How a tech lending scheme will boost digital inclusion and reduce electronic waste

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How a tech lending scheme will boost digital inclusion and reduce electronic waste

By Alex Robinson 4th August, 2022

Today we’re announcing the charities that have won a share of £400,000 to run pioneering tech lending schemes providing refurbished tablets and data to people who need them.

Funding organisations supporting people who are digitally excluded

In partnership with Virgin Media O2, The Tech Lending Community Fund has made grants of between £55,000 and £83,000 to five organisations across the UK that will provide more than 1,000 tablets to people living in temporary accommodation and who are digitally excluded. These organisations provide crucial support to groups such as women seeking refuge from domestic violence, refugees, asylum seekers and people at risk of homelessness.

The tablets (and free data from Virgin Media O2 and Good Things Foundation’s National Databank) will help people improve their digital skills, access essential services such as healthcare appointments, apply for jobs and much more. The 5 recipients of the grants are Thames Reach, Kurdish and Middle Eastern Women’s Organisation, Willowacre Trust, Refuge and Leeds Refugee Forum. You can read more about them and the grant fund on our website here: 

Promoting digital inclusion and reducing e-waste

These lending schemes are focused on promoting digital inclusion, but by giving a second life to used tech they have another benefit: highlighting opportunities to reduce the growing mountain of e-waste through thoughtful repurposing of devices. It’s something we’ve been tackling with our Community Calling project (also alongside Virgin Media O2) that rehomes smartphones with people who need them. After all, where’s the sense in a society where 1.5m households don’t have access to the internet while 28 million unused smartphones lie gathering dust in our homes?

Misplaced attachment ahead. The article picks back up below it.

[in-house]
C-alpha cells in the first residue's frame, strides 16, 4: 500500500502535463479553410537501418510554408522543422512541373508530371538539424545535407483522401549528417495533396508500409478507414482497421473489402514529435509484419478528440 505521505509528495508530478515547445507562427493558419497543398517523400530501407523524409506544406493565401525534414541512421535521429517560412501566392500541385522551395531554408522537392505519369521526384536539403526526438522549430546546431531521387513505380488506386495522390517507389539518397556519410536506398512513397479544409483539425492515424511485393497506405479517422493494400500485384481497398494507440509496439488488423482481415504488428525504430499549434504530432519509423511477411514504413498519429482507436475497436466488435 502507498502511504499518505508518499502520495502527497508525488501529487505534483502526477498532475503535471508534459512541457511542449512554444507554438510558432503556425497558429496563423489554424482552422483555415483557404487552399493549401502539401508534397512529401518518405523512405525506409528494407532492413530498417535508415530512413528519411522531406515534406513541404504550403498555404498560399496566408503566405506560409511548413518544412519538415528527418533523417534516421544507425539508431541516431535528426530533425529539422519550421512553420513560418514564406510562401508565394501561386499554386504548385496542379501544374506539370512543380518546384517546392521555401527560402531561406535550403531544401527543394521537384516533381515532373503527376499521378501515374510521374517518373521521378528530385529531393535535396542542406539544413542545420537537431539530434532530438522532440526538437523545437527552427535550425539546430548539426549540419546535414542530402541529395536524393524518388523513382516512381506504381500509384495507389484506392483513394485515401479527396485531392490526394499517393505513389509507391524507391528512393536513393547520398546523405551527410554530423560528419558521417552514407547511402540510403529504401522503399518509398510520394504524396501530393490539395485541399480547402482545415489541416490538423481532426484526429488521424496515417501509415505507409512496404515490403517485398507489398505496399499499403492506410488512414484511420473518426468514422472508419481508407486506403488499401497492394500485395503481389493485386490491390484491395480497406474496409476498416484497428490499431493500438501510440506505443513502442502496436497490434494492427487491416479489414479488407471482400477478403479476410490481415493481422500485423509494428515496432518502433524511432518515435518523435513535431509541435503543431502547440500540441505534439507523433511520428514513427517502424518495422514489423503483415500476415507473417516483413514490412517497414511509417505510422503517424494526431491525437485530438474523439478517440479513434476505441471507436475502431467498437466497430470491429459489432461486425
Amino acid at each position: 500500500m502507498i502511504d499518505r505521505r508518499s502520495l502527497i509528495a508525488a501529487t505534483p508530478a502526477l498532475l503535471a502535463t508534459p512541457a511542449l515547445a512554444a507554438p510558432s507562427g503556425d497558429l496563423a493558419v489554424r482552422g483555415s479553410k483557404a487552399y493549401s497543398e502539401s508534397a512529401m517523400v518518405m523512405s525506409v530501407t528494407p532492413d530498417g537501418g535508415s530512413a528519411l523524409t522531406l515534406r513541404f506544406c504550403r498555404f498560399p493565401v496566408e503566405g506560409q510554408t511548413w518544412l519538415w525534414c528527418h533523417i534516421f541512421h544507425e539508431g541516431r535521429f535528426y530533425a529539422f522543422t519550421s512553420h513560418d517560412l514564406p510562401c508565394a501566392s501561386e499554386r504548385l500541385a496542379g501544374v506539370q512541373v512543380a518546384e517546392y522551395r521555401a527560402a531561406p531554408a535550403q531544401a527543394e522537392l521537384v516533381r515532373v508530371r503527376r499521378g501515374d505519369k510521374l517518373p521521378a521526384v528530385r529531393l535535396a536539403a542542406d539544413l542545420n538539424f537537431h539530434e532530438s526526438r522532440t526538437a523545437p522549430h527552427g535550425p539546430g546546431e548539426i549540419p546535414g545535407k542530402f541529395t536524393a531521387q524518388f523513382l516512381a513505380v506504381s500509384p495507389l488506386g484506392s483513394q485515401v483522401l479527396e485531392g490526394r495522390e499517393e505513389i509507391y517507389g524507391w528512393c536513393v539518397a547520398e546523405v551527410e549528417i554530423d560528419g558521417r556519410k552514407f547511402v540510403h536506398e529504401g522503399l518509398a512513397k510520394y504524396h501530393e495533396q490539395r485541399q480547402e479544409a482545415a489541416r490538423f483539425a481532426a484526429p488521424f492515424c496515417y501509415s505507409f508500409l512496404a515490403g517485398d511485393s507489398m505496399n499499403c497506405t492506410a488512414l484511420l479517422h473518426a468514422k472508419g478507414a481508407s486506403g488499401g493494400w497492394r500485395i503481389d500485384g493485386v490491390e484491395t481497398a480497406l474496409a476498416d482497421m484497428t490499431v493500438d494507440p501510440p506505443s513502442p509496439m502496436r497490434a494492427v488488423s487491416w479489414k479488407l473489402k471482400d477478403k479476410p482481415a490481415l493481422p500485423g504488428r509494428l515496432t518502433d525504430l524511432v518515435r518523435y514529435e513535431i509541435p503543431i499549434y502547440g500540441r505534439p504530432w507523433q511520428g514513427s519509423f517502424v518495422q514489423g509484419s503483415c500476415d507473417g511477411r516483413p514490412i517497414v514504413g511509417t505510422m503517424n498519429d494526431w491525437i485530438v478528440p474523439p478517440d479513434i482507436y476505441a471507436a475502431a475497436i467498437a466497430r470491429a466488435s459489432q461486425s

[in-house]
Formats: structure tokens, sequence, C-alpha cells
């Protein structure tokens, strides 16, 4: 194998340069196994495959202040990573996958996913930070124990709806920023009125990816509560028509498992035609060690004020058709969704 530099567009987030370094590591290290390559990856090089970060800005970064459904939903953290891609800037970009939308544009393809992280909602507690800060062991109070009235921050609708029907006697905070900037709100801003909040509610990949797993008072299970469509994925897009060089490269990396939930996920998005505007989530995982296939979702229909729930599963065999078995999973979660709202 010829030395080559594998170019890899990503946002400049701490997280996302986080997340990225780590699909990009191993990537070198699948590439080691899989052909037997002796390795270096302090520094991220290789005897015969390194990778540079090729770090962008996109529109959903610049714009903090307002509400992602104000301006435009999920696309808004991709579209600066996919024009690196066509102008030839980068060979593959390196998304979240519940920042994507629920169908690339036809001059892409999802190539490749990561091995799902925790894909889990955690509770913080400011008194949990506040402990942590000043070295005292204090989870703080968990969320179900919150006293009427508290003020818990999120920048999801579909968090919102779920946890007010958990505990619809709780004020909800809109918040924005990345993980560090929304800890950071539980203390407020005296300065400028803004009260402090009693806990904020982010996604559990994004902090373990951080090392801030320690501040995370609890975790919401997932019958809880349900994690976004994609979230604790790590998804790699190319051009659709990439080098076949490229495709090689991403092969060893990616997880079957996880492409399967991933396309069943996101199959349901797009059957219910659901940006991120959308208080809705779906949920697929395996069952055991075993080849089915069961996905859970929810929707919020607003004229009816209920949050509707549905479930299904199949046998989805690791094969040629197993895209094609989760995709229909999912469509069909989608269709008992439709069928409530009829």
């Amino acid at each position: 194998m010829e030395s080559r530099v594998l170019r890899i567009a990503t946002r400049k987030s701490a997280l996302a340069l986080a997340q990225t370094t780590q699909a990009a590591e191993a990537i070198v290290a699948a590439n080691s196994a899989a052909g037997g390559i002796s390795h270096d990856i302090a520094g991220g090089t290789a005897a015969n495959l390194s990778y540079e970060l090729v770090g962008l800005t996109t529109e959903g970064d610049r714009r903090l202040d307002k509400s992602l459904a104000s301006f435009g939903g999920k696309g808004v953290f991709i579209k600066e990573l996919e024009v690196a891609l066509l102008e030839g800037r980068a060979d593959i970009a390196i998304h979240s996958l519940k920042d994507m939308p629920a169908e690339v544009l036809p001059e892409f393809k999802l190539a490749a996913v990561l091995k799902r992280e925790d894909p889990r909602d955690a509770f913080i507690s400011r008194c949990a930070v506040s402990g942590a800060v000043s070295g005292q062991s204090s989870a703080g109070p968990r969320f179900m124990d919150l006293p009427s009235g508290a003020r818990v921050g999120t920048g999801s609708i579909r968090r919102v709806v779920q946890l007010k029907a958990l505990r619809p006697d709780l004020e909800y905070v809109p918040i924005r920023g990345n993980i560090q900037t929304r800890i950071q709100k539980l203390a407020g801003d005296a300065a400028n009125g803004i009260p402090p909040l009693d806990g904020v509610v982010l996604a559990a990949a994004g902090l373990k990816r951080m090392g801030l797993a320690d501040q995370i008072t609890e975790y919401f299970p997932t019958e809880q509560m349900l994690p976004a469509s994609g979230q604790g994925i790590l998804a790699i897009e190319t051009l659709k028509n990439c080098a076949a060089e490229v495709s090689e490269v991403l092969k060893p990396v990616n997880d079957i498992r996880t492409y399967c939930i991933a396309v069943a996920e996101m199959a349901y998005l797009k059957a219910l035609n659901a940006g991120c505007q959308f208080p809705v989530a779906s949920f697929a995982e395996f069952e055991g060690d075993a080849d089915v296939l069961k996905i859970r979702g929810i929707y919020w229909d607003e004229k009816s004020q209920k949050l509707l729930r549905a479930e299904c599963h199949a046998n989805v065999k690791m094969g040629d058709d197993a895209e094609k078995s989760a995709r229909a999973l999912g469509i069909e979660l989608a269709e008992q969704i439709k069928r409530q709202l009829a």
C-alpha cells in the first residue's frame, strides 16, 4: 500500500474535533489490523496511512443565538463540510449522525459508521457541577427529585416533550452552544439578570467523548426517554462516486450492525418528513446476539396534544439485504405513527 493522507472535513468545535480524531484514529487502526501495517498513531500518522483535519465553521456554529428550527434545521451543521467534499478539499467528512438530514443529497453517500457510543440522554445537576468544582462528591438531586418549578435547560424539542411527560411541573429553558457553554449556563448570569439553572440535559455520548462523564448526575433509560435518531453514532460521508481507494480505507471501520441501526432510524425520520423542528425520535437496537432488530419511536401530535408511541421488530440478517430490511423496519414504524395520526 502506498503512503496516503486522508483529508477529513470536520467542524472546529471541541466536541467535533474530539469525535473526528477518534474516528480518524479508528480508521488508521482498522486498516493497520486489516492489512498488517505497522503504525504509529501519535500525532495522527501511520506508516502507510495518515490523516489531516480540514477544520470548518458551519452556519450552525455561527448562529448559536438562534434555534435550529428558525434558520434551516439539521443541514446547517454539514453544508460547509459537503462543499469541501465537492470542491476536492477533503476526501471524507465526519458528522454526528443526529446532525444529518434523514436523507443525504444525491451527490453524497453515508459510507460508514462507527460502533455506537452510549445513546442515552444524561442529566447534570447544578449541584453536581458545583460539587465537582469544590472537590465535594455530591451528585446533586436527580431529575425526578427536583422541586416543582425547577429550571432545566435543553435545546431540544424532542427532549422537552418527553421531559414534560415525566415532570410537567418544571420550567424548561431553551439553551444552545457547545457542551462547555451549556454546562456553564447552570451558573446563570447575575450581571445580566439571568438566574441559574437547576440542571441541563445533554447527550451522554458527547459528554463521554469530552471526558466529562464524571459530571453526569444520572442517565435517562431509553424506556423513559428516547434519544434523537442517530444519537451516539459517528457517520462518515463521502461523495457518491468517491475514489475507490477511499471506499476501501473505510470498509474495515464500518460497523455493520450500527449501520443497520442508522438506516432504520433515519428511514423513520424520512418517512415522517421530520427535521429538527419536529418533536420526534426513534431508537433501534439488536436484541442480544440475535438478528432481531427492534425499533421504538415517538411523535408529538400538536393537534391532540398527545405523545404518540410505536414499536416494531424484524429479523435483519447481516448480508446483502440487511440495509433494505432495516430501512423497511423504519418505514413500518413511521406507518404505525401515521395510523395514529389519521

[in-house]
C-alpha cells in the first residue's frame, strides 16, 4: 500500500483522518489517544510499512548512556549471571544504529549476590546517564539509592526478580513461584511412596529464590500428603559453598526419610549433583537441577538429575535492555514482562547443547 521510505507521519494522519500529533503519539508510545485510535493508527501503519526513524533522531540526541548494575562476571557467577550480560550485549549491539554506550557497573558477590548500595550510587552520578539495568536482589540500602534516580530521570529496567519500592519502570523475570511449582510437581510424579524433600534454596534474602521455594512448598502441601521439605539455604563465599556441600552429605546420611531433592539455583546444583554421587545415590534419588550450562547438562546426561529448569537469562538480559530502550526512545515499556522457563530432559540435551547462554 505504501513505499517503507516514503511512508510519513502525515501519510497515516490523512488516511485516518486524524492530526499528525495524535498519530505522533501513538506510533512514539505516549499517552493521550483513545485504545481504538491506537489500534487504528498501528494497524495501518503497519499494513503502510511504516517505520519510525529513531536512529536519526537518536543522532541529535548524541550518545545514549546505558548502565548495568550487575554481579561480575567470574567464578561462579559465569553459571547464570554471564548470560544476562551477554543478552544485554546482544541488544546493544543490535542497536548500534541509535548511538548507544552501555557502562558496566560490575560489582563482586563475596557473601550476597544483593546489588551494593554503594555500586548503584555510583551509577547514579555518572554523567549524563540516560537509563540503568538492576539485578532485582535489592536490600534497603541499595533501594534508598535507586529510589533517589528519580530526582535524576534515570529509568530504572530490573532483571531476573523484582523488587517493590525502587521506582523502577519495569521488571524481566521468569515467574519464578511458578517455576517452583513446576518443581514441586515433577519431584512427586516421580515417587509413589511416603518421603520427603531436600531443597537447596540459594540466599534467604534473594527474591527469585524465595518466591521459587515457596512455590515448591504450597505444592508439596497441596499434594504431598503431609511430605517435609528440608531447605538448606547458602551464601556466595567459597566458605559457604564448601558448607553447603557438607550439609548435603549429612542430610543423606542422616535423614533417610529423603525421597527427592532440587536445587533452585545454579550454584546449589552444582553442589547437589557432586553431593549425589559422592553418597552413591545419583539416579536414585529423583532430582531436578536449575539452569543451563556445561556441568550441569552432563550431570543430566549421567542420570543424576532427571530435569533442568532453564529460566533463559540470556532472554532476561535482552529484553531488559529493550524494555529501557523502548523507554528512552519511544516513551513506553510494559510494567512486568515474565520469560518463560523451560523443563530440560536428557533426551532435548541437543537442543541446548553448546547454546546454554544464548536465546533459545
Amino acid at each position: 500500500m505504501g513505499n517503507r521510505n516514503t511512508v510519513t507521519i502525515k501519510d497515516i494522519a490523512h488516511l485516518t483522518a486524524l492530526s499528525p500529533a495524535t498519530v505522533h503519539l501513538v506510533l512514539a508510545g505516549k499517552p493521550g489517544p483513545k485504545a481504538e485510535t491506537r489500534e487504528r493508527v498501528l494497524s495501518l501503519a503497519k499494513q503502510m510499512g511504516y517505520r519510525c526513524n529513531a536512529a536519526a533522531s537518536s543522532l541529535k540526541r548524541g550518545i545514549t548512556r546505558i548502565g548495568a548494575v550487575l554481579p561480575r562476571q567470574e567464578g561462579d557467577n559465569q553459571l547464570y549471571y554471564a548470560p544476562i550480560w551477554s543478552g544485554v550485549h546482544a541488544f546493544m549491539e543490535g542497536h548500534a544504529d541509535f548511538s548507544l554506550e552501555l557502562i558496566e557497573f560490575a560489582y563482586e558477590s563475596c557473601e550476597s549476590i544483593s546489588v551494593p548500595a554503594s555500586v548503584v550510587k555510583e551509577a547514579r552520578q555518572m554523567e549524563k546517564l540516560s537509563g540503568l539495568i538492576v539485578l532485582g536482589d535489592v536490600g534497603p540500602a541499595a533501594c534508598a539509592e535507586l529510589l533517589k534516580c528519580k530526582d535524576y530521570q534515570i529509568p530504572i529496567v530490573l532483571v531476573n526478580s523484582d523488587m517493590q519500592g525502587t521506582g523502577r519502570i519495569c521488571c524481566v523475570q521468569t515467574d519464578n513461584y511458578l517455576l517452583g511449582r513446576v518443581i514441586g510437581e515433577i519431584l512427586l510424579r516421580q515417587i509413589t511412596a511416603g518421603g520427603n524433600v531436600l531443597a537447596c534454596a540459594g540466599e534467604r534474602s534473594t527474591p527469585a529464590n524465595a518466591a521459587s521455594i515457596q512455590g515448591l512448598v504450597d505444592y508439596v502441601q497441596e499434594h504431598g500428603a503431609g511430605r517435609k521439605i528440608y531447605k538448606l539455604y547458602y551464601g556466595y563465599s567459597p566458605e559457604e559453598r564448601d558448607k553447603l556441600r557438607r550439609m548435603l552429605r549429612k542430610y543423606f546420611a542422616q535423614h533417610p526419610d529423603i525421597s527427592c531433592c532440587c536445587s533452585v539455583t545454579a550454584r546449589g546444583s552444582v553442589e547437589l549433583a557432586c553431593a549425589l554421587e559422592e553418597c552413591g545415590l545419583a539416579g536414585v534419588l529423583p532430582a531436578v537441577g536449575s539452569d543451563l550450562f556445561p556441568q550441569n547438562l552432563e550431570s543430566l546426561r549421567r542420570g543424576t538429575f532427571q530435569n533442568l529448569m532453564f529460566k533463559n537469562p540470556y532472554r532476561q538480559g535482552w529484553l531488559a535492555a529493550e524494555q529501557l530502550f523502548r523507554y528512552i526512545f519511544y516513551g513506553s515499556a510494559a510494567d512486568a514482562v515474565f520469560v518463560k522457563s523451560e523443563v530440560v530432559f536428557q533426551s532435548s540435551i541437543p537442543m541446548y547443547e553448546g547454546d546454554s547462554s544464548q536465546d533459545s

Inspiring creative solutions and making the most of resources

We hope that by demonstrating the social and environmental benefits of finding new homes for our tech, we can inspire creative solutions, more responsible behaviours and create a groundswell of support for stronger policy on repairs and electrical waste. It’s the fastest growing waste stream in the world, and less than 20% is currently collected and recycled. And it’s not junk: there’s so much precious metal in discarded electronics that The Royal Society of Chemistry proposed a global effort to mine that waste, rather than mining the Earth! Meanwhile, businesses in the UK are still throwing away, fly-tipping or illegally exporting more than double the amount of e-waste than they're correctly recycling. Better than recycling, of course, is repairing. A recent Microsoft study of various devices showed repairing instead of replacing offers around a 92% reduction in emissions and waste generation.

Connecting social and environmental issues

This is part of the context behind Virgin Media O2's Better Connections Plan, which includes a goal to help people carry out 10 million circular actions by the end of 2025 – from sustainably recycling devices to sending back old kit and donating unwanted smartphones and tablets to people who need them. One of the interesting things about this plan is that while ‘Circular Economy’ and ‘Connected Communities’ are two separate pillars, Virgin Media O2 is finding ways to act on them together, as the Tech Lending Community Fund demonstrates. It aligns with much of our recent work at Hubbub, where we’re more aware than ever that social and environmental issues often can’t be separated. From our Community Fridge Network and Food Connect, to urban greening and climate justice projects such as Grow Together, we’re reducing waste, improving our environment and building stronger, more connected communities.

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